This is another message in an ongoing series from our “correspondent” in Iraq.
The first thing you notice about Erbil, a city in Kurdistan, is color. They have some. I was in Erbil to meet folks for our national business alliance, possibly to hire a Kurd and to attend a conference on investment options. From 10 AM to 5 PM there were 17 presentations and 17 translations – 34 in all – each so interesting that it was like having two more root canals than I have teeth. Still, it was a nice respite from Baghdad.
We exited the plane onto a tarmac lined with roses and later in the day went to a park filled with locust trees and roses. Did I tell you about T walls? They are interlocking upside down T- shaped blast barriers, about 12′ tall, 6-9″ in thickness, and lashed together. In Erbil they are painted with wall art or just color and pattern. Then comes sound–or rather its absence. There are no explosions, and large clanking noises are just loud clanking noises. It is even possible to hear the calls to prayer, eerily floating over the rooftops. The other night, two dueling mosques kept turning up their volume alternately. What began as an otherworldly chanting counterpoint transmogrified into a cacophony of prayer. Finally, one party gave up and just broadcast a loud and continuous horn.
And no body armor for us. Apparent security is minimal. I walked in the park, went to the market. Still I have armed accompaniment – company policy. Kurds are gracious and fun-loving. Today, Friday, about 2/3 are in the mountains or in parks picnicking. I’ve never seen anything like it. Construction is everywhere and business is flourishing.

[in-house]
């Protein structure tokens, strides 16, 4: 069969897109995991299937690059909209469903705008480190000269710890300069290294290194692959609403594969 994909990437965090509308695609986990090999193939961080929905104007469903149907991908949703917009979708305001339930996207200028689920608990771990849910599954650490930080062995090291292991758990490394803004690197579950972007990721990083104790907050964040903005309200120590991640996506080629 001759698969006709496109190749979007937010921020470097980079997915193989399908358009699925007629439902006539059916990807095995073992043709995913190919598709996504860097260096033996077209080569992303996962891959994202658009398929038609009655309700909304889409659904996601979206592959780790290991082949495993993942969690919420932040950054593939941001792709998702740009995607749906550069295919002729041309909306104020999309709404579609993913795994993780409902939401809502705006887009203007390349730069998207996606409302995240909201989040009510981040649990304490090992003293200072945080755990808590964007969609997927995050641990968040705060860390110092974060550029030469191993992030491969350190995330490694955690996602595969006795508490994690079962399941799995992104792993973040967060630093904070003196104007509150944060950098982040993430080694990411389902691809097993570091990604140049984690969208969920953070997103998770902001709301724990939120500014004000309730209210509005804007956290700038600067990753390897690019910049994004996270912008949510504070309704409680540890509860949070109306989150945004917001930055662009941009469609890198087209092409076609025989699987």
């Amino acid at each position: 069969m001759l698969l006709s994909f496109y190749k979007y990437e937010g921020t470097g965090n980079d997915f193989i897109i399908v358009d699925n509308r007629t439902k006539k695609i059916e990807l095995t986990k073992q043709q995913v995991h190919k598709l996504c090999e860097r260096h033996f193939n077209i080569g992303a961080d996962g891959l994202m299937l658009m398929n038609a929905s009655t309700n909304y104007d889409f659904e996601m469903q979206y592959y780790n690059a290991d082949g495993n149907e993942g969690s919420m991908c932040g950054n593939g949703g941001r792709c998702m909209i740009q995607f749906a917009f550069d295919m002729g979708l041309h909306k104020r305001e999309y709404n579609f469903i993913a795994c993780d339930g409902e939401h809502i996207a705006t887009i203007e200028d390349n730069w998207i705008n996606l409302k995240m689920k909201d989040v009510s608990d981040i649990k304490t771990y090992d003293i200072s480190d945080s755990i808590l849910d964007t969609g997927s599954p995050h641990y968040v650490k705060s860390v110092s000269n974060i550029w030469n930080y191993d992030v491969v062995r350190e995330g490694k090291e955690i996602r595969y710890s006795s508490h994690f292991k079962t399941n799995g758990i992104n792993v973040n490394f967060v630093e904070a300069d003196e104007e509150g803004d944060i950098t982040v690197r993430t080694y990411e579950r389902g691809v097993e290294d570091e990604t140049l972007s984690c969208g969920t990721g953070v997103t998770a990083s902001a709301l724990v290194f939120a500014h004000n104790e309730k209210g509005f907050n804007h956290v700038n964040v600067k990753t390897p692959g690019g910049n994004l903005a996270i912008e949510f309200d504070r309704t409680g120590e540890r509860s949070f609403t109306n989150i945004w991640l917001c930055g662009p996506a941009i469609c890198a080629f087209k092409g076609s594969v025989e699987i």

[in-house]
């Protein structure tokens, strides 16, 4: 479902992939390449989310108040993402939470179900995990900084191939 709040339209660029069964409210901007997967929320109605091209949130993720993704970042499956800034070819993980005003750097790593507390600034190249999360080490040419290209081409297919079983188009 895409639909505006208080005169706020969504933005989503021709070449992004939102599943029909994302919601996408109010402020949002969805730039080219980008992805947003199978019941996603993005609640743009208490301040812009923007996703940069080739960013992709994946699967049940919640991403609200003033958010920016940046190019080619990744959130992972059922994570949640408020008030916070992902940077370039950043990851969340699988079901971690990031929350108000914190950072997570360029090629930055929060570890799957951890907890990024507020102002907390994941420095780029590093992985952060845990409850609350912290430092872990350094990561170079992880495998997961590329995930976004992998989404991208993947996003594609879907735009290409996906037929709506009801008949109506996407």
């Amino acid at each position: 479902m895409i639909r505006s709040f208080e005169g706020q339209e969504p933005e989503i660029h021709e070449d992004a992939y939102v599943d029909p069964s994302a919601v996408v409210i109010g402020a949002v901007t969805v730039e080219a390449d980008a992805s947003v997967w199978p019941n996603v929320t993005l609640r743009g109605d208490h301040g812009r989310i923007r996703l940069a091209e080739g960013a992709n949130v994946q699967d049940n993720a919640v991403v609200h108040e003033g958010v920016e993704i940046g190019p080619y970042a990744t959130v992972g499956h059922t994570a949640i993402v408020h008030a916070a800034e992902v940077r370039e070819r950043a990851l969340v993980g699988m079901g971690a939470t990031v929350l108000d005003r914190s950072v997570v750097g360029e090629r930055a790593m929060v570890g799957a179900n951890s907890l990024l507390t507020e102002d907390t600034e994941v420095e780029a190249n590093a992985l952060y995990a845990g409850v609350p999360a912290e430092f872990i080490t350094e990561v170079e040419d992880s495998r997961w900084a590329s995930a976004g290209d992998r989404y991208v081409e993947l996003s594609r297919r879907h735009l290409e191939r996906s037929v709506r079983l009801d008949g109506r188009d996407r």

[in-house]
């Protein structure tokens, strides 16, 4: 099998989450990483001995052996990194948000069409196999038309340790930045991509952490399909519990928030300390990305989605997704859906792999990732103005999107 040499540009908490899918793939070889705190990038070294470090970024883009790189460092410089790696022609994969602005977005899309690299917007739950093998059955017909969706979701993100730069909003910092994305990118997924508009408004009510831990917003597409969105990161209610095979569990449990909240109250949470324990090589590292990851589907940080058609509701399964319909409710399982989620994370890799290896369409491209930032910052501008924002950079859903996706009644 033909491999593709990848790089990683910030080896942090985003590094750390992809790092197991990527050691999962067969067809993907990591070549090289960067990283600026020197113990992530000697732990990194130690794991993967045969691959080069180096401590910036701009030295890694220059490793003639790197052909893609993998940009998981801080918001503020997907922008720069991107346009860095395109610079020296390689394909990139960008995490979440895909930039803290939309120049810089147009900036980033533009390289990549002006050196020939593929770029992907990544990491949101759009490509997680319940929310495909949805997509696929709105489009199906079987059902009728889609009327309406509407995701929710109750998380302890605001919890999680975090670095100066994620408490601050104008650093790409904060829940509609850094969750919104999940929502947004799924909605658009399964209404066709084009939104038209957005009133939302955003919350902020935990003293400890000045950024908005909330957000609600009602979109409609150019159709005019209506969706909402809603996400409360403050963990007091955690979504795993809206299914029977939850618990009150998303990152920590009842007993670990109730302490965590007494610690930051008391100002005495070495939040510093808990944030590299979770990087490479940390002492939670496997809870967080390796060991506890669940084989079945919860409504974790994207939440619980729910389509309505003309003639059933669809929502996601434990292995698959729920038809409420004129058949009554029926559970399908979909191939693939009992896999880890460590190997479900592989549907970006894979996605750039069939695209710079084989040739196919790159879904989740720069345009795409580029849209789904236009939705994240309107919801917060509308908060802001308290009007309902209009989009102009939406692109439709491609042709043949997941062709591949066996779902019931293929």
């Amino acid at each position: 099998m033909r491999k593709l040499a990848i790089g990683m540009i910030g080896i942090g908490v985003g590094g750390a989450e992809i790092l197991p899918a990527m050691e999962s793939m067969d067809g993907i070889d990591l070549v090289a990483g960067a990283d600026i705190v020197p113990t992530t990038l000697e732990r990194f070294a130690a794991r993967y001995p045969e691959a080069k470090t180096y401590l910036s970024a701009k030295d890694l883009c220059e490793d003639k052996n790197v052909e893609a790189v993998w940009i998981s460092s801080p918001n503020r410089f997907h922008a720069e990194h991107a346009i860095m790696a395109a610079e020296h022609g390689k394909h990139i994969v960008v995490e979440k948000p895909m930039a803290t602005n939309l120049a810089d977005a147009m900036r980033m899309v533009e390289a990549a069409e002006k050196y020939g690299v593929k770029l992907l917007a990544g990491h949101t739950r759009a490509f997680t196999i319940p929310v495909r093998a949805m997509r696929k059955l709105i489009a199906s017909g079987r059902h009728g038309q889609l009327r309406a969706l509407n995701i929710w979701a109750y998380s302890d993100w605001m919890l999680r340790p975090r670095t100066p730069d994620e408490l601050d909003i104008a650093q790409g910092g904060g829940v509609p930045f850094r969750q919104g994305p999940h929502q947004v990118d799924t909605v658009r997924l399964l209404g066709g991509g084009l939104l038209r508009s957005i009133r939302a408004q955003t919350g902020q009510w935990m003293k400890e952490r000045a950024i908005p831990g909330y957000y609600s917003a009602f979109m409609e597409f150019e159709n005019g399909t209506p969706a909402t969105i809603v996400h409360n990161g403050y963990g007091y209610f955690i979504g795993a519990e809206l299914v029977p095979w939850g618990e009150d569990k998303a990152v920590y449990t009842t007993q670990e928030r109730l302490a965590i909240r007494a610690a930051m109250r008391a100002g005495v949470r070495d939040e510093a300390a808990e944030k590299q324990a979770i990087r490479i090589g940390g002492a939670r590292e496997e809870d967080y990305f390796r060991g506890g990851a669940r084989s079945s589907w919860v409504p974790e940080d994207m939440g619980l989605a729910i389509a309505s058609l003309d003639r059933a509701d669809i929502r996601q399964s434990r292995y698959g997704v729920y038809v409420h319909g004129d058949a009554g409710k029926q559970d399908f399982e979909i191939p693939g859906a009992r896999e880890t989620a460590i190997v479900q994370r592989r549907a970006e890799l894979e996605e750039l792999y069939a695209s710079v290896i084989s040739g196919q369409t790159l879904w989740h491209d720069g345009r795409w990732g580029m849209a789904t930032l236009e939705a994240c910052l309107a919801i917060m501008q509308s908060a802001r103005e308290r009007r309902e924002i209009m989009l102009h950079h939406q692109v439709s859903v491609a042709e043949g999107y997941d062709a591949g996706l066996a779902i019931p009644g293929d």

So what’s the cost? Every major intersection has a traffic light. Around the light will be found a traffic cop, a security cop, and an intelligence officer – the latter two in disguise. Everybody is watched. People who criticize the government disappear, and if they reappear at all it is with a new organization of their physical and mental subunits.
The corruption is astounding – about on a par with Nigeria and Cameroon and slightly better than Angola, according to an international survey. I am told by some young people that in a typical construction contract for, say one million dollars, up to $900,000 disappears at various levels before a spade of dirt is turned. So, everything built here is cheap and off kilter. As the chief of security described our compound. “It is 5 years old, so it only looks 25.” It seems to be common knowledge that Barzani stays in power with U.S. complicity all the way.